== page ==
Twenty residents of Pike and Wayne Counties in Pennsylvania and Delaware and Sullivan Counties in New York recently completed a 10-session online course in communicating about climate change, organized by a partnership called “Earth to Sky” (ETS).
The course presented state-of-the-art science on climate change combined with practical information and effective strategies for communicating with diverse audiences in the Upper Delaware River Watershed (UDRW) region. The four county teams each developed action plans for addressing the impacts of climate change in their areas.
The course provided a global perspective on climate change with presentations by climate scientists including Dr. Gavin Schmidt, Director of NASA’s Goddard Institute for Space Studies; Dr. Eric Brown de Colstoun, Research Physical Scientist in the Biospheric Sciences Laboratory, NASA Goddard Space Flight Center; and Dr. Peter Griffith, founding director of NASA’s Carbon Cycle & Ecosystems Office. Other distinguished presenters included Abigail Weinberg from the Open Space Institute, Dr. Stefanie Kroll from the Academy of Natural Sciences of Drexel University, and Josh Parrish from The Nature Conservancy, who provided regional perspectives on the vital role of our local forests and aquatic habitats.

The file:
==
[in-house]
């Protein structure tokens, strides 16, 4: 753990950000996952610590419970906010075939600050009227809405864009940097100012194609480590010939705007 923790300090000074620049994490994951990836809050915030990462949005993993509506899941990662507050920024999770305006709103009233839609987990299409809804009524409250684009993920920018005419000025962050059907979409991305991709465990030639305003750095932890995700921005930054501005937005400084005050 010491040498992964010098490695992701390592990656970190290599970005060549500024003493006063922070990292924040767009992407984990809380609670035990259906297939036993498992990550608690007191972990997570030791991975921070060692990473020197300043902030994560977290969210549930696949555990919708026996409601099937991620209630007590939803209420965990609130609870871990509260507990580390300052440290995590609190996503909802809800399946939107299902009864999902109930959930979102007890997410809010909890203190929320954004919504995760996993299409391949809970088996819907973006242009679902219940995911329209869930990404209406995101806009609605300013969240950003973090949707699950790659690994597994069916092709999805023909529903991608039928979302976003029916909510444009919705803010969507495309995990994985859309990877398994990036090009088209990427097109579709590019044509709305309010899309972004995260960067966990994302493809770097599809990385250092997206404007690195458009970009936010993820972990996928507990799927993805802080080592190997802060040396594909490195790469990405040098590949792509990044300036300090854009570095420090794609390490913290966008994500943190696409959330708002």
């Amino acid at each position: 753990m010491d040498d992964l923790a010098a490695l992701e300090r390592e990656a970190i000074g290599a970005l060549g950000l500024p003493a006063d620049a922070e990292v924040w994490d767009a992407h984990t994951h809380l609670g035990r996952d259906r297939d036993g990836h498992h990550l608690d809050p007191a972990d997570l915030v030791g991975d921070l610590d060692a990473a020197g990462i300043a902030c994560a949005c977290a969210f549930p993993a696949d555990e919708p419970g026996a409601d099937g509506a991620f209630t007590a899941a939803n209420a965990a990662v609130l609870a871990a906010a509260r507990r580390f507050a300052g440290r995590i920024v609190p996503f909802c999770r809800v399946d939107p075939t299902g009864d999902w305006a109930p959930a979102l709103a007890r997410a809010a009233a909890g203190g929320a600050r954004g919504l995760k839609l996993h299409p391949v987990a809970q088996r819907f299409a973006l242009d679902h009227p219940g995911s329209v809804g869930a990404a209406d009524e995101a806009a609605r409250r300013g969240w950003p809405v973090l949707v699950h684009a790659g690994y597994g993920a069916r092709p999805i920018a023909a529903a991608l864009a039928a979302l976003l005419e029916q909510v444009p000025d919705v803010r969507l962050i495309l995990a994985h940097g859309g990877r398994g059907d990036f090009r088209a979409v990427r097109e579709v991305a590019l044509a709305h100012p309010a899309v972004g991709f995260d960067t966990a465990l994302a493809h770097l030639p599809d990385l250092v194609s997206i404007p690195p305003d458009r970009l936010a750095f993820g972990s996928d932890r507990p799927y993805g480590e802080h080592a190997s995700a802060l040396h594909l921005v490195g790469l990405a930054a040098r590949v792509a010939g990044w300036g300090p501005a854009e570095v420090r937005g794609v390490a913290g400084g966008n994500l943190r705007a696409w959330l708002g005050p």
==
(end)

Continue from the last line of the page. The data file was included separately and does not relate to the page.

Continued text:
Additional sessions focused on impacts of climate change on local agriculture and public health, and climate justice issues.
The online course was organized by a Regional Leadership Team of five area residents who were trained in professional development techniques at the first Earth to Sky Academy, a weeklong course at NASA Goddard Space Flight Center in Greenbelt, Maryland. A partnership between NASA, the National Park Service, the U.S. Fish and Wildlife Service, and other agencies and organizations, Earth to Sky promotes effective, science-based communication about climate change. Participants in Earth to Sky courses develop and implement plans for using NASA’s climate science, Earth-observing satellite data, and other outreach resources in place-based education that encourages open-minded investigation.
“Communicating about climate change doesn’t mean lecturing your neighbors, it means having a meaningful conversation,” says Dr. Geneviève de Messières, lead of the Earth to Sky partnership. “The participants in this UDRW course embrace that opportunity. They learned from their Regional Leaders about research on local opinions on climate change, and talked with experienced communicators about how to lead conversations in productive, hopeful directions. Each county team is coming out of the course with plans that are focused on issues that their neighbors care about, along with achievable solutions.”